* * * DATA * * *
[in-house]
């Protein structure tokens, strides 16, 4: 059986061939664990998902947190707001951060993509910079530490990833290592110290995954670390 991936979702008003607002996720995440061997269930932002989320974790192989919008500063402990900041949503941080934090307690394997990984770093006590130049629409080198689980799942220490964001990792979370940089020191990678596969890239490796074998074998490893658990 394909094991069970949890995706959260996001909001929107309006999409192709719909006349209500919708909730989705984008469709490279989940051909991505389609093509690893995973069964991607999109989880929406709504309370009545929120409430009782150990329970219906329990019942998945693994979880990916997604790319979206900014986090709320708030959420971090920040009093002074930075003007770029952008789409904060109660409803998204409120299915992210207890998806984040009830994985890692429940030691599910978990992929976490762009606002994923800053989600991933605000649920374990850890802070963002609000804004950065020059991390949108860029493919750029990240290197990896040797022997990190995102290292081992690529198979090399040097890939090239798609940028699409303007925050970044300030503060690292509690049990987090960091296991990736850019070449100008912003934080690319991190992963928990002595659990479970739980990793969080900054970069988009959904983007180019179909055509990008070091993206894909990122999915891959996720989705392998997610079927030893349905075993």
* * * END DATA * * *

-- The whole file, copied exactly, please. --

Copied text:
[in-house]
């Protein structure tokens, strides 16, 4: 059986061939664990998902947190707001951060993509910079530490990833290592110290995954670390 991936979702008003607002996720995440061997269930932002989320974790192989919008500063402990900041949503941080934090307690394997990984770093006590130049629409080198689980799942220490964001990792979370940089020191990678596969890239490796074998074998490893658990 394909094991069970949890995706959260996001909001929107309006999409192709719909006349209500919708909730989705984008469709490279989940051909991505389609093509690893995973069964991607999109989880929406709504309370009545929120409430009782150990329970219906329990019942998945693994979880990916997604790319979206900014986090709320708030959420971090920040009093002074930075003007770029952008789409904060109660409803998204409120299915992210207890998806984040009830994985890692429940030691599910978990992929976490762009606002994923800053989600991933605000649920374990850890802070963002609000804004950065020059991390949108860029493919750029990240290197990896040797022997990190995102290292081992690529198979090399040097890939090239798609940028699409303007925050970044300030503060690292509690049990987090960091296991990736850019070449100008912003934080690319991190992963928990002595659990479970739980990793969080900054970069988009959904983007180019179909055509990008070091993206894909990122999915891959996720989705392998997610079927030893349905075993």